When you’re shopping for a used car, it’s common to come across a deal that seems “too good to be true.” Unfortunately, if it appears too good to be true, chances are it is, according to Woburn-based car search company iSeeCars.
iSeeCars recently looked at more than 50 million used cars for sale by dealers between January 2012 and May 2014 and found a number of cars that were “abnormally” below market value. While some listings offered a reason for the low price listing, such as being in an accident, the car was flooded, or other potential problem, the report found the odds of a used car being “too good to be true” increases as the price gets cheaper.
For example, while a car priced at $12,000 or more had a 0.3 percent chance (or roughly three out of every 1,000 vehicles) of being a scam, vehicles priced at $5,000 or less are more than 7 times likely to be a scam at a 2.2 percent.
Cars priced under $3,000 have the greatest odds of being too good to be true, with a 5 percent chance. The study also found “too good to be true listings” are more common at smaller dealerships that larger ones. Next
iSeeCars CEO Phong Ly says it’s important to do the research and ask questions of the dealer in order to get a sense of how transparent and trustworthy they are.
“[Some dealers] may advertise the car to be low, but at the end of the day, the car doesn’t exist,” says Ly. “Instead, it’s a way for the dealer to draw the customer into the dealership and pitch them another car.”
To avoid a potential scam, iSeeCars recommends consumers take the following steps. Next
Do your homework
It’s important to look into the fair market price of the vehicle that you’re interested in by checking it against sites like Kelley Blue Book, Edmunds, or iSeeCars. If the car that caught your eye is much lower than the fair market price, be prepared to ask questions of the dealer and find out if there are significant problems with the vehicle. Next
Bring the listing with you
If you saw the car listed in an ad, be sure to check that the vehicle identification number (VIN) is the same one that appears on the vehicle you are shown. If the VINs are different, or the car does not exist or is significantly different than what was advertised, it’s a good idea to walk away. Don’t do business with a dealer who can’t be honest from the start, says iSeeCars. Next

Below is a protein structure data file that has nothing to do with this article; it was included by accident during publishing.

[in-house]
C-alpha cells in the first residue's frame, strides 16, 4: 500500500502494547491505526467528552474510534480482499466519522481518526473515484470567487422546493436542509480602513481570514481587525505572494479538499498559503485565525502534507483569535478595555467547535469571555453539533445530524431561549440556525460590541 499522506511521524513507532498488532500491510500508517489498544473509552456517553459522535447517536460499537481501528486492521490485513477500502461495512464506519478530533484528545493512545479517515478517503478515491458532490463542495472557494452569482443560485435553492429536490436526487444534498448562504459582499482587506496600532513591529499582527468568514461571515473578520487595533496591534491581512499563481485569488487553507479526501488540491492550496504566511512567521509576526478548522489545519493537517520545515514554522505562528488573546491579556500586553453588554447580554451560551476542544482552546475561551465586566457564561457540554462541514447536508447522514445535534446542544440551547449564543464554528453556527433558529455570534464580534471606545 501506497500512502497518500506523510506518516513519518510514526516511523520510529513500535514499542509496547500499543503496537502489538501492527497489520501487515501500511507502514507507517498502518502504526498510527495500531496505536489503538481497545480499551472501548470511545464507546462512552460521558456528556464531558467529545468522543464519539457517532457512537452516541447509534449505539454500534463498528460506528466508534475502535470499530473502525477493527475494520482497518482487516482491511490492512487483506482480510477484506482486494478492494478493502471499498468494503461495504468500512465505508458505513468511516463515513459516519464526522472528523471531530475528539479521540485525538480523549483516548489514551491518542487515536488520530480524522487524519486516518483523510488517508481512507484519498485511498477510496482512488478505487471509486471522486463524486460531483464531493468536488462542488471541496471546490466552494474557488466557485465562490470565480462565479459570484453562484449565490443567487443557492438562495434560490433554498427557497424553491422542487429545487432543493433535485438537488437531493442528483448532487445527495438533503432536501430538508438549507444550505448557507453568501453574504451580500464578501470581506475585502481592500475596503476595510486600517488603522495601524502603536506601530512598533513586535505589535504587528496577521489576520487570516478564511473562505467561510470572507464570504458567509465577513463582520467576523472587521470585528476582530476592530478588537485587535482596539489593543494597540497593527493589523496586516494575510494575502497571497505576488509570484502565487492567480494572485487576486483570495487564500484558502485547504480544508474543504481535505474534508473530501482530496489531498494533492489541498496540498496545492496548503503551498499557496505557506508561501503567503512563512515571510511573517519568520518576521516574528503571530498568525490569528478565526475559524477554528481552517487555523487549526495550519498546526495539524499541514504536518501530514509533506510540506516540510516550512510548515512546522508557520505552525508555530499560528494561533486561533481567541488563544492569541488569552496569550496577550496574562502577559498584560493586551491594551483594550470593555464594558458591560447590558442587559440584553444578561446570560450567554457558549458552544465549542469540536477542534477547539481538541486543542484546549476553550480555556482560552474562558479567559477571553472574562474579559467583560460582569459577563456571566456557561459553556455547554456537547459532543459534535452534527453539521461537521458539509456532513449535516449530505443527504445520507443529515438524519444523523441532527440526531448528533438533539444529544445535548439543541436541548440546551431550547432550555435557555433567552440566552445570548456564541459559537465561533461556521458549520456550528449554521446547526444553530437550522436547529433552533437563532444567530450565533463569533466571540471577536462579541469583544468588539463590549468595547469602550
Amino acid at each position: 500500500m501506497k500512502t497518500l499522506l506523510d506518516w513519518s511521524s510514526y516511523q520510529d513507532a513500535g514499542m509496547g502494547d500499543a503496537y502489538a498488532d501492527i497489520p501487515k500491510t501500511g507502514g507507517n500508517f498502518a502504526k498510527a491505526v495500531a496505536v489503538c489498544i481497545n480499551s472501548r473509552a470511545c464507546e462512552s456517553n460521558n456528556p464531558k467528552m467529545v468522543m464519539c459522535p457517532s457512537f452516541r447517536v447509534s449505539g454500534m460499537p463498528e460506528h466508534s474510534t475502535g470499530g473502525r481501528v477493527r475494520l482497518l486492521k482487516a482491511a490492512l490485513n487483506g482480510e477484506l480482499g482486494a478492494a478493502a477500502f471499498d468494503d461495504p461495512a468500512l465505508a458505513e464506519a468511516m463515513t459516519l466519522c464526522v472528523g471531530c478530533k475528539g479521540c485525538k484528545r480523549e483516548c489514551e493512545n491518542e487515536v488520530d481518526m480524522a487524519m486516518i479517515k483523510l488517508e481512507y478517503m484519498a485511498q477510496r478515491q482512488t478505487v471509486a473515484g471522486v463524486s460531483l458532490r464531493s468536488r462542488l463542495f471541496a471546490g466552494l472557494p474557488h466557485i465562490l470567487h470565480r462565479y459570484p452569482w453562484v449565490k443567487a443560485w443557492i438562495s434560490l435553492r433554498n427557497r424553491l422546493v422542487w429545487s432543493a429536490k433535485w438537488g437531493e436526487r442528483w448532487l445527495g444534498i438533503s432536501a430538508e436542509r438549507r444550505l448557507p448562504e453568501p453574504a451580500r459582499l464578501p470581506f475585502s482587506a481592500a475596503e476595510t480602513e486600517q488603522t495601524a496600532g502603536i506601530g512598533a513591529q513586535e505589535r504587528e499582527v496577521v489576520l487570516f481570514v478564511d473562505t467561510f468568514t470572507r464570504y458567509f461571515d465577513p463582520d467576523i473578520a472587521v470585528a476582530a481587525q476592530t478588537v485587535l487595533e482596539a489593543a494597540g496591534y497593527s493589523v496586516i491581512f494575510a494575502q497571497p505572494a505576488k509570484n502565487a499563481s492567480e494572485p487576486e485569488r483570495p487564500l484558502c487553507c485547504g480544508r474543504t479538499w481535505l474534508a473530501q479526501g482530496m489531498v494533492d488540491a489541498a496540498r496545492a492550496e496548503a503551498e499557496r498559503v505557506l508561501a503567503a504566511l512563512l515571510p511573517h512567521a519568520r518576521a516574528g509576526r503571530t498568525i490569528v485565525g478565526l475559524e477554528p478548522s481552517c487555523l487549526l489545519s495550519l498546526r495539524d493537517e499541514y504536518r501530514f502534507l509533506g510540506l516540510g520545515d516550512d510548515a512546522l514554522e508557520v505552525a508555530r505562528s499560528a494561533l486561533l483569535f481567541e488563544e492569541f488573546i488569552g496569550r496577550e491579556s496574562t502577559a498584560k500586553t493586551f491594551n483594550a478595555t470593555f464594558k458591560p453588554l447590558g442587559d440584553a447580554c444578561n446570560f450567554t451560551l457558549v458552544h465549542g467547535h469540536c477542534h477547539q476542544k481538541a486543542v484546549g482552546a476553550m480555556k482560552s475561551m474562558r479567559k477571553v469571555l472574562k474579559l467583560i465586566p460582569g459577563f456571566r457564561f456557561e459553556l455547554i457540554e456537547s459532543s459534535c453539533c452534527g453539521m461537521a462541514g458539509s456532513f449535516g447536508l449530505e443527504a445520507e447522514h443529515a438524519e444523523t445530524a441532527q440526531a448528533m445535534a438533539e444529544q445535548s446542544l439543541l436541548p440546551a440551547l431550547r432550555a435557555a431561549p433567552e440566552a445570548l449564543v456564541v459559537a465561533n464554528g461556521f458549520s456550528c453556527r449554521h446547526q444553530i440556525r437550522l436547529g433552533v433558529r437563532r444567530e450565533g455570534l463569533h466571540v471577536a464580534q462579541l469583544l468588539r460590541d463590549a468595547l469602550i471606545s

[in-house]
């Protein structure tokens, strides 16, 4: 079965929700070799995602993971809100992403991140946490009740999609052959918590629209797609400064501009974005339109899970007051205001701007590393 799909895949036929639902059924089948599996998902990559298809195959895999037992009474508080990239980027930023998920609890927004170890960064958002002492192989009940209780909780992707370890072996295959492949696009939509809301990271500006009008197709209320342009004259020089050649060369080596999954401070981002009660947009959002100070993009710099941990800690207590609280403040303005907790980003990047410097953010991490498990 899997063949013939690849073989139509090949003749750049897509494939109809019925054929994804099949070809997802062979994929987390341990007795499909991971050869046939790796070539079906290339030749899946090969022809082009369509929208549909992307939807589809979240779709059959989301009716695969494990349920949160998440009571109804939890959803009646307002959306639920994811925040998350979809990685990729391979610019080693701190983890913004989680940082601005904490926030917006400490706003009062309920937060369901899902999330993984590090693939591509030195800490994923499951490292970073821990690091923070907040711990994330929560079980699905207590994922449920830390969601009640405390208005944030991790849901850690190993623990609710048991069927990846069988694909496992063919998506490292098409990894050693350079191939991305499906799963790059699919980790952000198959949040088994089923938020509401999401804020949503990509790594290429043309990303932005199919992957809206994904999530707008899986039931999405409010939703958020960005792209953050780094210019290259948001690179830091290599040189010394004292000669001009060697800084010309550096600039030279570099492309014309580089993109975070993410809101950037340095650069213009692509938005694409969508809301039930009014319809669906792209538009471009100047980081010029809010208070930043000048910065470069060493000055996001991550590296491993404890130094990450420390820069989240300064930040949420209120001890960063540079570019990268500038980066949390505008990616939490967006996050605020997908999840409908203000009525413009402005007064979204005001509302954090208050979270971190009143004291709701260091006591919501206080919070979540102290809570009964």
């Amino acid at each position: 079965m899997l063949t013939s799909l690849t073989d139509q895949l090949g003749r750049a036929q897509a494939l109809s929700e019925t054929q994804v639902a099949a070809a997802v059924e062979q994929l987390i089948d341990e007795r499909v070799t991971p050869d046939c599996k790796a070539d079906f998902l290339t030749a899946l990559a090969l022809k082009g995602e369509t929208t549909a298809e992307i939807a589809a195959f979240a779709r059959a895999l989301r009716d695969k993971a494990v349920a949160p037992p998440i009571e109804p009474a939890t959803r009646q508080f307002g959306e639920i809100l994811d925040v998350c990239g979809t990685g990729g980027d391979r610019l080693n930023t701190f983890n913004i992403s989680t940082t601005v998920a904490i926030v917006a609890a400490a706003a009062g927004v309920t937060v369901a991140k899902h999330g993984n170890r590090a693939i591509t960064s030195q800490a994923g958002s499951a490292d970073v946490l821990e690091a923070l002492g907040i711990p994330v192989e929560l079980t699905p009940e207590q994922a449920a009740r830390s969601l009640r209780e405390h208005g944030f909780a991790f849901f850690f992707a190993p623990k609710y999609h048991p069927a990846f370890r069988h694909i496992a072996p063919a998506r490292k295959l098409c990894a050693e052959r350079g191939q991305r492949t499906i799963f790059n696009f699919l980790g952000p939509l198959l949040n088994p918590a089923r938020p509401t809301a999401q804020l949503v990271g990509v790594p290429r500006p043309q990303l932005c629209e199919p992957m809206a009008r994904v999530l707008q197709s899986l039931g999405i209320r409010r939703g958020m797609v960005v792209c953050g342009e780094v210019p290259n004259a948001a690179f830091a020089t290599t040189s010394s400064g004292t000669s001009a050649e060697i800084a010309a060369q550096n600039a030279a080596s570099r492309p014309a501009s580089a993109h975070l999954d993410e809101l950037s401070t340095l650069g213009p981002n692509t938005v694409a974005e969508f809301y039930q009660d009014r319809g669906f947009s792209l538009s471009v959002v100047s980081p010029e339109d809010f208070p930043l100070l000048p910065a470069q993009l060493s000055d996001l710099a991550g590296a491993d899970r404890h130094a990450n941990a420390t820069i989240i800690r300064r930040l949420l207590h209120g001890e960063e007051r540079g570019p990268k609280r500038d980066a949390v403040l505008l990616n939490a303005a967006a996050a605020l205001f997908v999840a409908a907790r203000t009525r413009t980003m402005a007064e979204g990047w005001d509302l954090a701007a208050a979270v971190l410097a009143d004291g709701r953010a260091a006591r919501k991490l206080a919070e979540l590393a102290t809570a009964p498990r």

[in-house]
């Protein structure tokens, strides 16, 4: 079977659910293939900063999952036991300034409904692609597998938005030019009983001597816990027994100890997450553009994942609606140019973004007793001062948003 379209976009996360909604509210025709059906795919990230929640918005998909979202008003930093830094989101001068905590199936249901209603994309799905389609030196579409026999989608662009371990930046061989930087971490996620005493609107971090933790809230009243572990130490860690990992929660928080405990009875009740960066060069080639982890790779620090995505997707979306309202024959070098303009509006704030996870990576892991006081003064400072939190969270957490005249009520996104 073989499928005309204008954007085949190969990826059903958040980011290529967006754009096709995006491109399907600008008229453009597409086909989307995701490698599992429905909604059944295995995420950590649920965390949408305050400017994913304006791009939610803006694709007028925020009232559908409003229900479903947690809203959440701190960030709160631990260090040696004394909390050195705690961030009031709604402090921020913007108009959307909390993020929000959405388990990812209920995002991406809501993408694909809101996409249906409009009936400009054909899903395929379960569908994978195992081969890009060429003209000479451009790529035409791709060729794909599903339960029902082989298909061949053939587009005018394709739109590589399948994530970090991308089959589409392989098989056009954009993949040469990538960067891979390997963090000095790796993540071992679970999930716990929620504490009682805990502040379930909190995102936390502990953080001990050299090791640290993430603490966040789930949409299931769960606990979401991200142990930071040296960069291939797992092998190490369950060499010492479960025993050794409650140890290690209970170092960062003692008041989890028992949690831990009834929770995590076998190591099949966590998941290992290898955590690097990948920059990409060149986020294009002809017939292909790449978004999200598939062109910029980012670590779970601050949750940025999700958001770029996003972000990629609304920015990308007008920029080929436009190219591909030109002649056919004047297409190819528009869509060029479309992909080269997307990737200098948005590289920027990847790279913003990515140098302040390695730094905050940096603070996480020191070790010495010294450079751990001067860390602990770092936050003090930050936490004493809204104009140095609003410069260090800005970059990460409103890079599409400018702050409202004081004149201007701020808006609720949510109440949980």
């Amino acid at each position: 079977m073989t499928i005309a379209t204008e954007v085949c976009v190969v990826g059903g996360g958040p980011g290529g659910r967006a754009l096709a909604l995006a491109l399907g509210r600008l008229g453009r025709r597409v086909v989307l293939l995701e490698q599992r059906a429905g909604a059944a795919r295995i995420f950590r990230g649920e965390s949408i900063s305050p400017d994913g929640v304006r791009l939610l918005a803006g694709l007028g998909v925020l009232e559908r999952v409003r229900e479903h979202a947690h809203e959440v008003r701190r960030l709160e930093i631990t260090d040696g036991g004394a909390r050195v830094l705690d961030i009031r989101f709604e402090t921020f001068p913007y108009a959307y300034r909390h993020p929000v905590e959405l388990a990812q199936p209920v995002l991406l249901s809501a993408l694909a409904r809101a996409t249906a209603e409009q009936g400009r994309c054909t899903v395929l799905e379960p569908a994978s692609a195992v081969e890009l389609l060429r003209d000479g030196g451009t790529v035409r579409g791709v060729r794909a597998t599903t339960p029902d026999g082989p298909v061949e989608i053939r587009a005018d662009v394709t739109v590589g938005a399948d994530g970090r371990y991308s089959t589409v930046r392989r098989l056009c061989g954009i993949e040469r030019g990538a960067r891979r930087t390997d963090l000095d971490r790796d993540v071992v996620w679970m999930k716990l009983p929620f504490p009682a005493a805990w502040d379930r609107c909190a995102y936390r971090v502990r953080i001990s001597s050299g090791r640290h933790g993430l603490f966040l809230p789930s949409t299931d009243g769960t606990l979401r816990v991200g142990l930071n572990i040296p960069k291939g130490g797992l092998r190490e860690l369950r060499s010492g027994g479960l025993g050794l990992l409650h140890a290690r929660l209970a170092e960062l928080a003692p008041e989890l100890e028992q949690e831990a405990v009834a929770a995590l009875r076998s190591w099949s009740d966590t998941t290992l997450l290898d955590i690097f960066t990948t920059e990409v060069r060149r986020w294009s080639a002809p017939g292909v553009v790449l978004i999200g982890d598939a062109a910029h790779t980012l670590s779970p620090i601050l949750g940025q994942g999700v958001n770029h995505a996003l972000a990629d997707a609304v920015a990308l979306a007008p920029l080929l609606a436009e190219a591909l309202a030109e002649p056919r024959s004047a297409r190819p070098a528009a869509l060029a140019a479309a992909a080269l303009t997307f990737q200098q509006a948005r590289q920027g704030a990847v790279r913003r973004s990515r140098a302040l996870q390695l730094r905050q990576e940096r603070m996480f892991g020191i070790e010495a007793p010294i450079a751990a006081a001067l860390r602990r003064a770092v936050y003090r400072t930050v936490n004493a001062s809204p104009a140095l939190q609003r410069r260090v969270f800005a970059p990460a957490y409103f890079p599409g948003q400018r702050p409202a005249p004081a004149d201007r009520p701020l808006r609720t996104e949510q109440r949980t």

Be aware of odometer fraud
Odometer fraud is the illegal practice of adjusting a car’s odometer to make it appear to have a lower mileage. To avoid falling prey to odometer fraud, iSeeCars recommends buying a vehicle history report to see if the odometer reading checks out.
Another simple step is to look at the oil change sticker and car records to see if the mileage displayed matches what is displayed on the odometer. Next
Prepare questions for the dealer
Be prepared to ask the dealer plenty of questions. The answers could shed light on why the car is so inexpensive. Be sure to ask if the car has been in an accident or ever experienced a major weather event like a hurricane or is up to date on all recall repairs.
“Don’t be afraid to ask what you think are obvious questions that can give you the sense if the dealer is being honest with you,” says Ly. “If you get the sense the dealer isn’t being honest, it’s time to walk away.”
Research the dealer
What do other customers have to say about this dealer? Is there anything posted about them from the Better Business Bureau? Dig a little into the dealer’s background before doing business with them.
iSeeCars also recommends its dealer rating tool to see how competitive the price is and how transparent the dealer is compared to other dealers. Next
Have an independent mechanic inspect the car
Ask the dealer if you can get the car inspected by an independent mechanic. iSeeCars calls this the most important things to do, especially if you’re considering a car that is no longer covered by a manufacturer’s warranty. Back to the beginning
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